What I need to do is de-frag my brain – you know, like you used to have to do with Windows computers to get the hard drive into a less muddled position and free up some disk space. Who knows, perhaps you still have to do that with Windows computers. Anyway, that’s what my head needs: a bit of a reset to allow it to concentrate on what I need to do when I need to do it.

I think this fragmentation of our attention is what we mean when we complain about the consequences of over-using our mobile devices. We get caught up in little tiny bits of this and that, things entirely unlinked; dipping in and out of the lives of people unconnected with where we are here and now. We can only do so much of that then we need to reassemble ourselves, root ourselves back in the present time, get things into the proper order. In the online world (yep – that would be the one that is causing all the trouble in the first place!) they advise you do a digital detox. “Step away from the device!” I think I need something slightly different; more a realignment of my thought processes. I know – a bit like that moment when you are making pastry and it stops being little crumbs and starts being more of a cohesive block that you can roll out. That’s a brilliant analogy because at the end of the pastry-making process you have something scrumptious to gobble up!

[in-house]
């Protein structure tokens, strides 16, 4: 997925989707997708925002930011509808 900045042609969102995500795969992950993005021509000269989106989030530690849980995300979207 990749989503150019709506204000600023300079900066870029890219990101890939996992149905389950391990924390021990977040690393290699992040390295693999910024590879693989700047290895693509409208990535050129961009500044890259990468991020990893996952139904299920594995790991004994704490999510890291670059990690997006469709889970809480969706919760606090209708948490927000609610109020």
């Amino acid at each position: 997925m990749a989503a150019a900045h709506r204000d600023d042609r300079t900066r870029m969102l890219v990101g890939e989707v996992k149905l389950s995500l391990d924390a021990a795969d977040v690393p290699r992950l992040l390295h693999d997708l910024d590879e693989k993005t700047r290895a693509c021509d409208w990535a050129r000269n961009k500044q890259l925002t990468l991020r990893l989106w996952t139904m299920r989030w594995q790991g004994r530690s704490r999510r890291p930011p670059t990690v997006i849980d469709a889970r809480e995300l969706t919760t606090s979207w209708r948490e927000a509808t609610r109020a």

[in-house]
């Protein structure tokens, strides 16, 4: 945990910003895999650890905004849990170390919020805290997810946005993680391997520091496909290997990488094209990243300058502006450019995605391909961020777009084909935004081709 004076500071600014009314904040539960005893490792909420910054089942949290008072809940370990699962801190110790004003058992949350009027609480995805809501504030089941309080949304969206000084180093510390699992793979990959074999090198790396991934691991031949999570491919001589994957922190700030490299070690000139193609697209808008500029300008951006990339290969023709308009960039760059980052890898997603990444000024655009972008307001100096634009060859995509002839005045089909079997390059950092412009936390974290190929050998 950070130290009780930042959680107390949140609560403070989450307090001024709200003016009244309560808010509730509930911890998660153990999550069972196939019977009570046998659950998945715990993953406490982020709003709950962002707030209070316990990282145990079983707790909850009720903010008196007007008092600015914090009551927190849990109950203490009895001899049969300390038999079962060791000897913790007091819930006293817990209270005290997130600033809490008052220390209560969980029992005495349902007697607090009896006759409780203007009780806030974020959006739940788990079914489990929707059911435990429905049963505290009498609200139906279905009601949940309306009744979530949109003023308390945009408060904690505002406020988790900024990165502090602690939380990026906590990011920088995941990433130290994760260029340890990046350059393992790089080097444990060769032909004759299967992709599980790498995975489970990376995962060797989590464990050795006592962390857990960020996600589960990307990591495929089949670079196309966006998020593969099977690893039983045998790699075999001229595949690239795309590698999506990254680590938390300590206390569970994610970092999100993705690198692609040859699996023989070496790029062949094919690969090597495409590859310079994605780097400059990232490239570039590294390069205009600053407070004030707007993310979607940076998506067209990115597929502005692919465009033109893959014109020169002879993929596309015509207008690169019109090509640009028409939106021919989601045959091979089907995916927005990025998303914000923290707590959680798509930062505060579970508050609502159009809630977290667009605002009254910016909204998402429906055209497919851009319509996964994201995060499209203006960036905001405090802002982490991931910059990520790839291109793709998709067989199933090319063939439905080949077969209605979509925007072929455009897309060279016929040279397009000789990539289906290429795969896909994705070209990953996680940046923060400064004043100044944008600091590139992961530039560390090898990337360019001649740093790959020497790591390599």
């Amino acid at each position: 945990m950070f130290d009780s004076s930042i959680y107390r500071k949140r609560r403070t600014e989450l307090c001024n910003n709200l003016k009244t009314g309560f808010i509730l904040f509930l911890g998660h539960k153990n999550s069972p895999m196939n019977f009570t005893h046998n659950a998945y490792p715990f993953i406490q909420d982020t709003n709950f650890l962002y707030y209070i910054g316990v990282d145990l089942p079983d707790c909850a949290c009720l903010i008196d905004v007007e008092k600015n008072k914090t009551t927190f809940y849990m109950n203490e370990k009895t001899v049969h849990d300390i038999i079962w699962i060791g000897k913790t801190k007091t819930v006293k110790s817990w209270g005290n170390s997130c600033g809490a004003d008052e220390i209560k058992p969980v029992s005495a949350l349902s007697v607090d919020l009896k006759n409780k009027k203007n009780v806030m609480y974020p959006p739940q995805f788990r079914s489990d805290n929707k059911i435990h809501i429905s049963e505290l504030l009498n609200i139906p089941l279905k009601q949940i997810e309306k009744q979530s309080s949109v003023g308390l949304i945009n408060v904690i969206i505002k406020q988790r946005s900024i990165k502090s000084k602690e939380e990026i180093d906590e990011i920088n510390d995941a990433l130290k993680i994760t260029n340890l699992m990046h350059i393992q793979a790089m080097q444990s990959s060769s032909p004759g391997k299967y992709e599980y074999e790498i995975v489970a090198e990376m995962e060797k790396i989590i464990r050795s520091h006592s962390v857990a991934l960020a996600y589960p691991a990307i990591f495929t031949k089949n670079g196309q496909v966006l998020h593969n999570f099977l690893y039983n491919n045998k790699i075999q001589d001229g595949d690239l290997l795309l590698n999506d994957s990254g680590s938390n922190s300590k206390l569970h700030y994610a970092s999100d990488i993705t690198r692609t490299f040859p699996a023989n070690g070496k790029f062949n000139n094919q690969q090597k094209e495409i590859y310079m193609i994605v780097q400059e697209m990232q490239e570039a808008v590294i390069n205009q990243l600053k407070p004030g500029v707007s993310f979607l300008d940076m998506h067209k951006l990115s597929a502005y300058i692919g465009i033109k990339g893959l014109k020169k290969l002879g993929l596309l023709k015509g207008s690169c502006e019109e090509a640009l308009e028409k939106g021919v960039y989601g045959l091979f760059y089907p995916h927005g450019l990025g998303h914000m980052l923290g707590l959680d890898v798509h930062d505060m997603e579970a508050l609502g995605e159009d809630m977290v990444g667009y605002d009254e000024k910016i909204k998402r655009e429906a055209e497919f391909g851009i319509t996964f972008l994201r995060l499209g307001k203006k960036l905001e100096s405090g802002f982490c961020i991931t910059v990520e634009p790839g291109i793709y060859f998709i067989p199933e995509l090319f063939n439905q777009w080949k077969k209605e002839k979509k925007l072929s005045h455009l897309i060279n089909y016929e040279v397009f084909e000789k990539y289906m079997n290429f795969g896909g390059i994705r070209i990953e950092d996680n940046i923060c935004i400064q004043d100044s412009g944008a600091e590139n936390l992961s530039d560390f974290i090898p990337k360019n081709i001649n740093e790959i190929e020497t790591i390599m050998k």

This week I will be concentrating on de-fragmentation (or, if things don’t go so well, pastry). How about you?


Many thanks to NothingButKnit and her Crafty Q&A – Multitasking Edition which reminded me this morning that I always hit difficulties when I try to split my attention in too many directions.


 

Word of the Week – Renaissance

15-04-19 Renaissance

I think we all need a little renaissance every now and again; we could, in fact, think of each Monday morning as a time for rebirth, the Spring-time of the week. I know that in reality rebirth is far from all of our minds as the working week looms over us and all I am saying is that we could, perhaps, approach it differently.

I am personally in need of a little renaissance as I let things slip last week whilst I lost myself in tales of derring-do amongst prisoners of war and grieved equally for sides who won and sides who lost in the war that was being depicted.

This week, though, I need to have goals and achieve them; I need to be strict with myself about what I eat and how much I exercise; I need to get back on track. What better way to do that than to change up my planning system a bit? I have been happily using a very traditional paper diary for several months and until recently I found that writing down what I had to do each day was keeping me accountable – okay, only to myself, but accountable anyway. Recently I have noticed that this is no longer the case and I have been writing down what I need to do, but I haven’t done it. I am going to experiment with my computer-based calendar, although that is generally not my preference. I know from past experience that if it doesn’t succeed in motivating me to do the work I need to get done, it has always reminded me that a paper-based system is better and I can return to my paper diary with renewed vigour. Sometimes a change is just a way to clear your head and get it back on course.